The Internet of Things (IoT) and, specifically, the hunt for exploitable IoT devices by attackers, has been a primary area of research for F5 Labs for over a year now—and with good reason. IoT devices are becoming the cyber weapon delivery system of choice by today’s botnet-building attackers. And, why not? There are literally billions of them in the world, most of which are readily accessible (via Telnet) and easily hacked (due to lack of security controls). Why would attackers rent expensive resources in hosting environments to build their botnets when so many devices are free for the taking?
Across all of our research, every indication is that today’s botnets, or “thingbots” (built exclusively from IoT devices) will become the infrastructure for a future Darknet.
Gartner estimates 63% of in-use IoT devices in 2017 are consumer products, the “audience” that’s least capable of doing something about a device’s inherent vulnerabilities. Even with proper instruction, most devices weren’t designed to accept admin credential changes, so a responsible owner of a home-use IoT device couldn’t do the right thing even if they knew how. Nevertheless, this IoT problem needs proper attention, and most certainly will not be solved in the short term. Product fixes and recalls can be extremely costly for IoT manufacturers and developers, and global legislation would require coordinated efforts on a scale the world has never seen. So, now is the time to act on behalf of your business before another Death Star-sized attack is launched. Our recommendations are:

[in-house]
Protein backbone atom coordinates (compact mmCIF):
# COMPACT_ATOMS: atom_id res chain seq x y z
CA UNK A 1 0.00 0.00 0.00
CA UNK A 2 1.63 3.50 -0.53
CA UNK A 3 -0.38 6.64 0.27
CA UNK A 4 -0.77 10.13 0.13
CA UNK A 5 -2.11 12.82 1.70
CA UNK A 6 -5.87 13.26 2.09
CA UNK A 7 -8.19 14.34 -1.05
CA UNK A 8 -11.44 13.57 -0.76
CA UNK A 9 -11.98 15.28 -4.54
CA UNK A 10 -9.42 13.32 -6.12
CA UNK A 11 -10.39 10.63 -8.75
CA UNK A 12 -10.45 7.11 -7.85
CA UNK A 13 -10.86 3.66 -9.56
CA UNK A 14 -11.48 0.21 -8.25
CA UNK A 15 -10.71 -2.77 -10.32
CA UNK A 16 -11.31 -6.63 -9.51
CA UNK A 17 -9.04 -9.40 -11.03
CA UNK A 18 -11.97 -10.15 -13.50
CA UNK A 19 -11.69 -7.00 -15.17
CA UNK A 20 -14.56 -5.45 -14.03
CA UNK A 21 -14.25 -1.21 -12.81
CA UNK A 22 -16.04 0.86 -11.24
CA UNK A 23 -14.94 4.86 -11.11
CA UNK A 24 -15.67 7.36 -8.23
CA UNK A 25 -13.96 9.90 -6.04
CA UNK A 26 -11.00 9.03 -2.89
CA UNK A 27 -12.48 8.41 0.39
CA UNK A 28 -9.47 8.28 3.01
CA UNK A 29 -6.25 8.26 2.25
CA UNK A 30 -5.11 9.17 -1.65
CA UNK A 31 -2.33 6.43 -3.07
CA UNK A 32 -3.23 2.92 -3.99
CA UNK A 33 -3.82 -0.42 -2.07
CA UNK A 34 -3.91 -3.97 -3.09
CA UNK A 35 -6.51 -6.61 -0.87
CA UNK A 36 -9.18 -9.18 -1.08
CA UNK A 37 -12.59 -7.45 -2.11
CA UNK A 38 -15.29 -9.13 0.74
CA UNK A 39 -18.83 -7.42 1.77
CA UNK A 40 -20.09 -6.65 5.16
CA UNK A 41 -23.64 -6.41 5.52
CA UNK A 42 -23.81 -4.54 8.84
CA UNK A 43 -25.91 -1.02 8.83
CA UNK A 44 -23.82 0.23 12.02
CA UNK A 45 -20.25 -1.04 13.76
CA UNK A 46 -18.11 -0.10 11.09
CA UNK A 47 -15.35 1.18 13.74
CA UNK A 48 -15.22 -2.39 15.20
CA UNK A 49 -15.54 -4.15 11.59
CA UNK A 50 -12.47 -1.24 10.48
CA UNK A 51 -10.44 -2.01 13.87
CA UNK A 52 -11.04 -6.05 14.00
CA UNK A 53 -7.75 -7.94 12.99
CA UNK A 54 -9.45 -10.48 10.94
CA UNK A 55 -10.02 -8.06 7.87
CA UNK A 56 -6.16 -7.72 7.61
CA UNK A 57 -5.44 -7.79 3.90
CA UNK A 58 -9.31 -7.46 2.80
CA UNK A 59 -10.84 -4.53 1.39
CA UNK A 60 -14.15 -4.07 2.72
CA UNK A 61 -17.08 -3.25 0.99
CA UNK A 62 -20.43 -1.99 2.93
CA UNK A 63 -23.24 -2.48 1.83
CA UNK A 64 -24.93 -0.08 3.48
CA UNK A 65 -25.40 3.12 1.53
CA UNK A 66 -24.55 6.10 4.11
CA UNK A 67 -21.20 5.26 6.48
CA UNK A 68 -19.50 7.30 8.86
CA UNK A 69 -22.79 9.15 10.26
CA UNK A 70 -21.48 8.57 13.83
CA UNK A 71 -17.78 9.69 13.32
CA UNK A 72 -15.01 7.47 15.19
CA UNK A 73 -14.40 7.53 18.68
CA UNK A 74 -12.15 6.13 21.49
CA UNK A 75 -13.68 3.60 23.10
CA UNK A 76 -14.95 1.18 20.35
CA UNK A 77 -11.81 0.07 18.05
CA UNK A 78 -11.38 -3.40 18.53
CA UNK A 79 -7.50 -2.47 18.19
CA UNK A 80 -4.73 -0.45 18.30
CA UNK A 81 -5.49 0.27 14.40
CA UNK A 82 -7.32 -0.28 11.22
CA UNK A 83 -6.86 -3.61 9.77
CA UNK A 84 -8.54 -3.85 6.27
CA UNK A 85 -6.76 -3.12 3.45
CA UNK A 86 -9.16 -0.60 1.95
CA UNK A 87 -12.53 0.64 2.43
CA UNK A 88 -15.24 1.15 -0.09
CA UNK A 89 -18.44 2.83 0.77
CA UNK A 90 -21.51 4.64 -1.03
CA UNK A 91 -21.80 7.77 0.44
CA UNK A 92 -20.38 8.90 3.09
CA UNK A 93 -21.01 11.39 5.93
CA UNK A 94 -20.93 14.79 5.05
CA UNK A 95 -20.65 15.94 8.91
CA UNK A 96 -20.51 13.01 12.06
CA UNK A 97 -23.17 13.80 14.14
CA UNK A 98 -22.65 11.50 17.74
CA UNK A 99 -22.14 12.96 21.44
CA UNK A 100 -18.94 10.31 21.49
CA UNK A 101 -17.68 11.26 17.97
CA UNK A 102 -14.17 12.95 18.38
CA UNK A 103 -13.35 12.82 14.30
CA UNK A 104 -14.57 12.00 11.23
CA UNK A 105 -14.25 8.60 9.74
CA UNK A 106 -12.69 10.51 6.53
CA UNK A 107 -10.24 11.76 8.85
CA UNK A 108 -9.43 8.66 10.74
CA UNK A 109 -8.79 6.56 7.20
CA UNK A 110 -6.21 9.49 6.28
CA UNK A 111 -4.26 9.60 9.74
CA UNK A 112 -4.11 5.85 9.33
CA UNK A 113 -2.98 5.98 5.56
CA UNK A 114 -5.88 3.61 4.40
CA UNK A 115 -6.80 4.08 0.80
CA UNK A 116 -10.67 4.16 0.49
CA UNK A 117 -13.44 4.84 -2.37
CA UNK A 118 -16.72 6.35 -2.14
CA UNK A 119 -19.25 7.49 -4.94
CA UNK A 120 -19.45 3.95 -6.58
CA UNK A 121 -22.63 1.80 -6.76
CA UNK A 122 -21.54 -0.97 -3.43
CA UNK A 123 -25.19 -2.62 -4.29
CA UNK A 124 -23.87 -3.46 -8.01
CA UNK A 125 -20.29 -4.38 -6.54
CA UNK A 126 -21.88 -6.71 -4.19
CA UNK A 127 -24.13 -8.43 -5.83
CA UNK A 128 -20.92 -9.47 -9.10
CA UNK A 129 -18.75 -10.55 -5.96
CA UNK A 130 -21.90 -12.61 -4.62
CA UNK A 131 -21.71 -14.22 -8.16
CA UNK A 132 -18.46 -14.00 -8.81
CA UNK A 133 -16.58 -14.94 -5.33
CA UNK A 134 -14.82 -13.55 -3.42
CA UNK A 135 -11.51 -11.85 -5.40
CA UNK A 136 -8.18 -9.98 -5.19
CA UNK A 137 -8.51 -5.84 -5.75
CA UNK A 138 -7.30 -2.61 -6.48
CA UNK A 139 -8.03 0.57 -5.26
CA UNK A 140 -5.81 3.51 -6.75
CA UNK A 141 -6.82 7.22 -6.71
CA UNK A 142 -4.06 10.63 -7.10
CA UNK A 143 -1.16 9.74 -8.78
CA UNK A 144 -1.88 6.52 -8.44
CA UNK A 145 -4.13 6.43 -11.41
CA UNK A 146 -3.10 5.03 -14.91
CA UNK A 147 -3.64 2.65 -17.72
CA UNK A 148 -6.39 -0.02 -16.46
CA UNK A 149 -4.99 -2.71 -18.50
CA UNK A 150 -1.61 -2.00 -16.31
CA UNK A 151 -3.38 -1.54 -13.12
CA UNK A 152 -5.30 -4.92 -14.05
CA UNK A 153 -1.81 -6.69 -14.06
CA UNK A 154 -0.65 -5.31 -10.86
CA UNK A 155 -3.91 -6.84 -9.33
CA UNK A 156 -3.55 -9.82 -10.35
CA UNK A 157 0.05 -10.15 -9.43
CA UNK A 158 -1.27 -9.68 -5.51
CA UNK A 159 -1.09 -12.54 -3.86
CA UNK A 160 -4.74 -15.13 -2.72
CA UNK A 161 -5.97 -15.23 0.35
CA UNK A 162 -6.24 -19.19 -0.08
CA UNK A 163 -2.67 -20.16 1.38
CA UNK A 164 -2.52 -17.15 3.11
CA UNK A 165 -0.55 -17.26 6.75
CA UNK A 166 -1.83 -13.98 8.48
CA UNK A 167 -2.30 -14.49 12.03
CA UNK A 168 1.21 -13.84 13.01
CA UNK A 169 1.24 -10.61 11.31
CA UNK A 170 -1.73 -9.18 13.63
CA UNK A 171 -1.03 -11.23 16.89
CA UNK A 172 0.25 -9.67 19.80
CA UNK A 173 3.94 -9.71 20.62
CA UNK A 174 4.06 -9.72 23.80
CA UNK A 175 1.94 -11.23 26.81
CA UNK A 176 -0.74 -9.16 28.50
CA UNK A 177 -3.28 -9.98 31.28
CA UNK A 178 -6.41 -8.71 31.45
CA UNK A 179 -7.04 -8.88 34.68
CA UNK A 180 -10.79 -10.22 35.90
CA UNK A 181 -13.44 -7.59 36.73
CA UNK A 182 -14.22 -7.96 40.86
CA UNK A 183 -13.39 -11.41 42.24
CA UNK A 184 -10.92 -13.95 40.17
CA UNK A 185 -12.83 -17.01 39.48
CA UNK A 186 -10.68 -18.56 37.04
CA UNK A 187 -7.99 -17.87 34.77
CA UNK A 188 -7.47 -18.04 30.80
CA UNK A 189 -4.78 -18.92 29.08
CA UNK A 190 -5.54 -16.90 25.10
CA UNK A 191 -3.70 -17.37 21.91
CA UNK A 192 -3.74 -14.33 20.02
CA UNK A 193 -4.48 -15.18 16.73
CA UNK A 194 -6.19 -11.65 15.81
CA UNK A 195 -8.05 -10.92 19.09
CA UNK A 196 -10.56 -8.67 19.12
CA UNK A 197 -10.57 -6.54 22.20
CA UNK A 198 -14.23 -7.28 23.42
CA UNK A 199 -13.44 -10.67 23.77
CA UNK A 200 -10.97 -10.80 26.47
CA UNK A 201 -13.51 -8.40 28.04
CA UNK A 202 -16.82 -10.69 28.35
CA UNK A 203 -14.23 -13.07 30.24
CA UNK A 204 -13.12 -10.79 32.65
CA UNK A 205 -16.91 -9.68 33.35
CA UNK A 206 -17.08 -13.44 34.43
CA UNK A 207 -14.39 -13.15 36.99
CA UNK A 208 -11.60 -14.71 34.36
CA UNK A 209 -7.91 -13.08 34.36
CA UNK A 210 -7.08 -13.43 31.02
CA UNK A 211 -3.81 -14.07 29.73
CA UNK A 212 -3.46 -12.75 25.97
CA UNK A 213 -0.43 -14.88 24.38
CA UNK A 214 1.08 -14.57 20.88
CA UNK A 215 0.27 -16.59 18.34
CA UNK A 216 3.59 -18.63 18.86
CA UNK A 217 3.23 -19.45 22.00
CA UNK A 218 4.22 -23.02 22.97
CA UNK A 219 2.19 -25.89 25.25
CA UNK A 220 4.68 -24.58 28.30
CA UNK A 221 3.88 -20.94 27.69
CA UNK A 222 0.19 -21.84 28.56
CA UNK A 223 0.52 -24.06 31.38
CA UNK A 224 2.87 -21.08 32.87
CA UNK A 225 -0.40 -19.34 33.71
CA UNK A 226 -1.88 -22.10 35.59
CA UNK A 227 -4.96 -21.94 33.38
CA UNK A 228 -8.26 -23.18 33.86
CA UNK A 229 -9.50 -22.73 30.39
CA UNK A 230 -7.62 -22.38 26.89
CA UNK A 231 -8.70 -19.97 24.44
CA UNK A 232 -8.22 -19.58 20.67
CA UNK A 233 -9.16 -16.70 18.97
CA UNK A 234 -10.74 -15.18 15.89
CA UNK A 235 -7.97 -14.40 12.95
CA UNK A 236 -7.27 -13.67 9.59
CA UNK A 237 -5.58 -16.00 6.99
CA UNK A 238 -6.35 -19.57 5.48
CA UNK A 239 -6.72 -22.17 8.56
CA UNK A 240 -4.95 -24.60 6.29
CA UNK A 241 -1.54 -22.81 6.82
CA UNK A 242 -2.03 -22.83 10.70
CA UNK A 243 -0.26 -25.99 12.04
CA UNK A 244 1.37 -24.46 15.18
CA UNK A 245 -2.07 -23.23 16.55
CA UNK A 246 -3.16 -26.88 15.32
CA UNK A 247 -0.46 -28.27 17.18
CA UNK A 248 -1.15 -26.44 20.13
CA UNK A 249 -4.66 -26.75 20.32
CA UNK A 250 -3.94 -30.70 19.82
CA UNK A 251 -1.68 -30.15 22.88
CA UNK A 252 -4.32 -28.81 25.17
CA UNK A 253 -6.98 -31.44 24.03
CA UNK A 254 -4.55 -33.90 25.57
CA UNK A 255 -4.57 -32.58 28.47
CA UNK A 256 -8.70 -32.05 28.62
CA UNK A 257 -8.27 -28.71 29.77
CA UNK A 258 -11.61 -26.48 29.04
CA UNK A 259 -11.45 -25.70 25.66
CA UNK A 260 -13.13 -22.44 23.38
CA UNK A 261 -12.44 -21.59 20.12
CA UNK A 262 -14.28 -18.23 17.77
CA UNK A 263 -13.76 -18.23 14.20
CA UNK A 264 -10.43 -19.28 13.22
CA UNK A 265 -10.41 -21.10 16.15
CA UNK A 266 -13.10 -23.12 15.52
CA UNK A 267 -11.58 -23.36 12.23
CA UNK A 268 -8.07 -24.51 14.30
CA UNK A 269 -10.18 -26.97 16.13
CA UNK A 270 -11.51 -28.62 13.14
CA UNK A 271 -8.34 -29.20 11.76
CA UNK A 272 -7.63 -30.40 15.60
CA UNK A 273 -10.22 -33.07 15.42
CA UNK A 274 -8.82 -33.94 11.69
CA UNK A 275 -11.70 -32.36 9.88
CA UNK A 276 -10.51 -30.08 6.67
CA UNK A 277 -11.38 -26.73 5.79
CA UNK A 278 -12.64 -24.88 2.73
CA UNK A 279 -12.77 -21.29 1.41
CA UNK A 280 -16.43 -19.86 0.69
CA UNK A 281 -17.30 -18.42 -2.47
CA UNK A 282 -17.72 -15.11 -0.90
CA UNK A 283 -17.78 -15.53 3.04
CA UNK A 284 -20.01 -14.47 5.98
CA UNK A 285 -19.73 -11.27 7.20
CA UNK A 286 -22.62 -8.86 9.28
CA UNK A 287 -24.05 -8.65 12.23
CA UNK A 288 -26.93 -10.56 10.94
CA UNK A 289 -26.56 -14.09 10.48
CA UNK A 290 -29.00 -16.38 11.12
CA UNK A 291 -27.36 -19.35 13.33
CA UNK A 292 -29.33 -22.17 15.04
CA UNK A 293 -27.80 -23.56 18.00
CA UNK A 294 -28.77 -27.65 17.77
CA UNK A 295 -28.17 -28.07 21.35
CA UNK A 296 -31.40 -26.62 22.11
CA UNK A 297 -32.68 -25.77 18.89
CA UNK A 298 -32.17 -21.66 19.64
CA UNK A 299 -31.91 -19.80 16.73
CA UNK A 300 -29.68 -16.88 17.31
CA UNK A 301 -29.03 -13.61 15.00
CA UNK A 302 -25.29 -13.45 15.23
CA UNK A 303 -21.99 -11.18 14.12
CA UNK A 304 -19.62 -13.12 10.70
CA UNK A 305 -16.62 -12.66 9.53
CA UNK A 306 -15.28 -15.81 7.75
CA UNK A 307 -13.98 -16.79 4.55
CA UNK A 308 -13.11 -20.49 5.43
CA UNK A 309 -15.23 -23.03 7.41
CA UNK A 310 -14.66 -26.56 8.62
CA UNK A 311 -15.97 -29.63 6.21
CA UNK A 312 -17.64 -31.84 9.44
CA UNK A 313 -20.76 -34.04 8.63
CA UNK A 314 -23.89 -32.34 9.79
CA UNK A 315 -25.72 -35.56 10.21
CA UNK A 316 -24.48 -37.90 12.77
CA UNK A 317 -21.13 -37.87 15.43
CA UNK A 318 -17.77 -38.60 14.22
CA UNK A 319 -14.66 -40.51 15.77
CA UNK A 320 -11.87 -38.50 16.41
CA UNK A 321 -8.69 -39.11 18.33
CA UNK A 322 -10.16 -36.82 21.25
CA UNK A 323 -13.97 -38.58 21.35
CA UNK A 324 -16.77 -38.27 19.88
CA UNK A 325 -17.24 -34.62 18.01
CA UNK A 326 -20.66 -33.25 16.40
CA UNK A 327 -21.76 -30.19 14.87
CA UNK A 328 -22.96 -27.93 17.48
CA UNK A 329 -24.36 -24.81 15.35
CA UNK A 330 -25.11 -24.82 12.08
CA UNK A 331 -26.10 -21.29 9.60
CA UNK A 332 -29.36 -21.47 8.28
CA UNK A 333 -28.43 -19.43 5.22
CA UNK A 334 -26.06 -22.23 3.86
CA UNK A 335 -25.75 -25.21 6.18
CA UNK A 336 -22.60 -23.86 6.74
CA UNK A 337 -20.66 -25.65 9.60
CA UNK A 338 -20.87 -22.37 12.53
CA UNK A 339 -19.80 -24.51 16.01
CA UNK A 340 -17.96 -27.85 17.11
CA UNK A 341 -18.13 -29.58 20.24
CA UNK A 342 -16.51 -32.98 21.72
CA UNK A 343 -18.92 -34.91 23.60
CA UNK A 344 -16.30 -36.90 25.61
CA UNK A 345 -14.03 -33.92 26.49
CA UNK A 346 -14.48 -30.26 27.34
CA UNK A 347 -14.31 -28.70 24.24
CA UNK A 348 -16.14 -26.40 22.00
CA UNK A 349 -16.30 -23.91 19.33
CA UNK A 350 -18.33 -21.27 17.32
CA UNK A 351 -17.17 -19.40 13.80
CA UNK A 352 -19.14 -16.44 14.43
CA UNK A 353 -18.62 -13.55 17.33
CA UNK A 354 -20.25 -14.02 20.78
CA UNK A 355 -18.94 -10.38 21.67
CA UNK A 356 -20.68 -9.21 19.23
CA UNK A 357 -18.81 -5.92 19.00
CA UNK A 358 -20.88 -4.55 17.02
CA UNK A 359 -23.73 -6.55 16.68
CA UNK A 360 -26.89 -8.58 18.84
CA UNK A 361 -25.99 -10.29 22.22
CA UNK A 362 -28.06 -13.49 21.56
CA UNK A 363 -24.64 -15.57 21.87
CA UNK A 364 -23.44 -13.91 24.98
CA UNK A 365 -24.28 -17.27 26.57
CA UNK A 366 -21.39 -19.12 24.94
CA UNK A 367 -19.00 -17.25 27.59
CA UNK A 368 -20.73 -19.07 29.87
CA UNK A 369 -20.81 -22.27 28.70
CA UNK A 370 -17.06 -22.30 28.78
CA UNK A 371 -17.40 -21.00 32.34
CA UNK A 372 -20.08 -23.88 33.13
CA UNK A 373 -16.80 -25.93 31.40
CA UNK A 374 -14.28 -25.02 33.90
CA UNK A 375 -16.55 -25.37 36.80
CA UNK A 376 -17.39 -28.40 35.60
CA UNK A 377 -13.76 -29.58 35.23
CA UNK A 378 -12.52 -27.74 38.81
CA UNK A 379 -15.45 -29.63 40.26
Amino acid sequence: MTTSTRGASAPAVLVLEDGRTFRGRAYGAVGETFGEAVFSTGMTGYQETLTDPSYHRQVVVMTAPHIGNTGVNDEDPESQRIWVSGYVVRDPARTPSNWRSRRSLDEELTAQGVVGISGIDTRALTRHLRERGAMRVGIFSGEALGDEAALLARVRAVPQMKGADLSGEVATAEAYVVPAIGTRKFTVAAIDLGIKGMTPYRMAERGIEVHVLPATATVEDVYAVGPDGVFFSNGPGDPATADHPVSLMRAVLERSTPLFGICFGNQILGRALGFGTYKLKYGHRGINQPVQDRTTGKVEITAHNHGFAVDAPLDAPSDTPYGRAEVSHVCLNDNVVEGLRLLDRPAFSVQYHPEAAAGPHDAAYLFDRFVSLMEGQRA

• Have a DDoS strategy in place, whether it’s an on-premises, cloud-based, or hybrid solution.
• Ensure critical services have redundancy. You aren’t always the direct target. Plan ahead for downstream impact if your service provider is attacked.
• Purchase wisely; money talks! Don’t buy, deploy, or sell vulnerable IoT devices. They could become cyber weapons that turn around and attack businesses. Do your homework before you purchase. If you are conducting due diligence with your IoT manufacturers, use the checklist below when questioning their secure development practices.